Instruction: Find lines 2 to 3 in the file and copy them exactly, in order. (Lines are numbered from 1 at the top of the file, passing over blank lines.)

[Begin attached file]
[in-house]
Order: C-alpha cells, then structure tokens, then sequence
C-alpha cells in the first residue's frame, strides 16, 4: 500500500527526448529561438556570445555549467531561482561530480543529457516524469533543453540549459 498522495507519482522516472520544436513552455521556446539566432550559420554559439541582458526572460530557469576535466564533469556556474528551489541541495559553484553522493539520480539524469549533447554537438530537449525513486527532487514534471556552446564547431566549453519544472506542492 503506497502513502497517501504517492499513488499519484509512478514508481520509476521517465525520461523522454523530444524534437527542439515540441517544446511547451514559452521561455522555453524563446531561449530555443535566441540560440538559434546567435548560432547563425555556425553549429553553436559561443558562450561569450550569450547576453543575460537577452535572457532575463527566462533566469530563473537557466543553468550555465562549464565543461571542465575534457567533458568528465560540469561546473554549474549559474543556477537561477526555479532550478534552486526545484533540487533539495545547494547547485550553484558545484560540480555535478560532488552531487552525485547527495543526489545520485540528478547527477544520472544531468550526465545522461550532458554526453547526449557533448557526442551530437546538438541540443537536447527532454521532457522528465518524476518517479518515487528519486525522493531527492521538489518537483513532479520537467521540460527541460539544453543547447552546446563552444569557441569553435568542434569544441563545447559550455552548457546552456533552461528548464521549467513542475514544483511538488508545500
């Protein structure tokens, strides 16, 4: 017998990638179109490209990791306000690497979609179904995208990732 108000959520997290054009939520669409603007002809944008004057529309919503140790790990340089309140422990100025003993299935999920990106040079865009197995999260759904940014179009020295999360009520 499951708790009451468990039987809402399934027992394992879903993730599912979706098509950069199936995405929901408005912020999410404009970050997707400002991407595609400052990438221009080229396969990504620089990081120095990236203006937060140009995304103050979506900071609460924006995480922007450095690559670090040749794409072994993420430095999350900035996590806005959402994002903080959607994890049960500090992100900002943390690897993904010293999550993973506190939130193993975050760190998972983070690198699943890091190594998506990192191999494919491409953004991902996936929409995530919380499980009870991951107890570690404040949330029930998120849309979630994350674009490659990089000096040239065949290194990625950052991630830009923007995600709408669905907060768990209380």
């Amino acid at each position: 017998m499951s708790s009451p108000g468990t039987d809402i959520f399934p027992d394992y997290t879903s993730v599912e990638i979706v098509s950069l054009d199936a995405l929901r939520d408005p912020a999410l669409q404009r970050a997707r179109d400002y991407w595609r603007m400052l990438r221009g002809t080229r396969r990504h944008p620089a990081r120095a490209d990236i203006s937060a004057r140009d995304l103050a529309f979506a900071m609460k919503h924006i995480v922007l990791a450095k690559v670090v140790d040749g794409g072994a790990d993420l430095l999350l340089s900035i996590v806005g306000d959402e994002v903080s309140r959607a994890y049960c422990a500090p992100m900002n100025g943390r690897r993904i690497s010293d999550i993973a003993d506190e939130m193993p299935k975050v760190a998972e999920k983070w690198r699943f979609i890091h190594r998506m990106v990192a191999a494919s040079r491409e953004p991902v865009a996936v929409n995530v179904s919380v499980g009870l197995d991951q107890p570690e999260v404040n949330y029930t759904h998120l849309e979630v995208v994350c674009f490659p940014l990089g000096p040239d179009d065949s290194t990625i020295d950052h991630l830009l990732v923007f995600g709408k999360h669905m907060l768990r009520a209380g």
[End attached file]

Order: C-alpha cells, then structure tokens, then sequence
C-alpha cells in the first residue's frame, strides 16, 4: 500500500527526448529561438556570445555549467531561482561530480543529457516524469533543453540549459 498522495507519482522516472520544436513552455521556446539566432550559420554559439541582458526572460530557469576535466564533469556556474528551489541541495559553484553522493539520480539524469549533447554537438530537449525513486527532487514534471556552446564547431566549453519544472506542492 503506497502513502497517501504517492499513488499519484509512478514508481520509476521517465525520461523522454523530444524534437527542439515540441517544446511547451514559452521561455522555453524563446531561449530555443535566441540560440538559434546567435548560432547563425555556425553549429553553436559561443558562450561569450550569450547576453543575460537577452535572457532575463527566462533566469530563473537557466543553468550555465562549464565543461571542465575534457567533458568528465560540469561546473554549474549559474543556477537561477526555479532550478534552486526545484533540487533539495545547494547547485550553484558545484560540480555535478560532488552531487552525485547527495543526489545520485540528478547527477544520472544531468550526465545522461550532458554526453547526449557533448557526442551530437546538438541540443537536447527532454521532457522528465518524476518517479518515487528519486525522493531527492521538489518537483513532479520537467521540460527541460539544453543547447552546446563552444569557441569553435568542434569544441563545447559550455552548457546552456533552461528548464521549467513542475514544483511538488508545500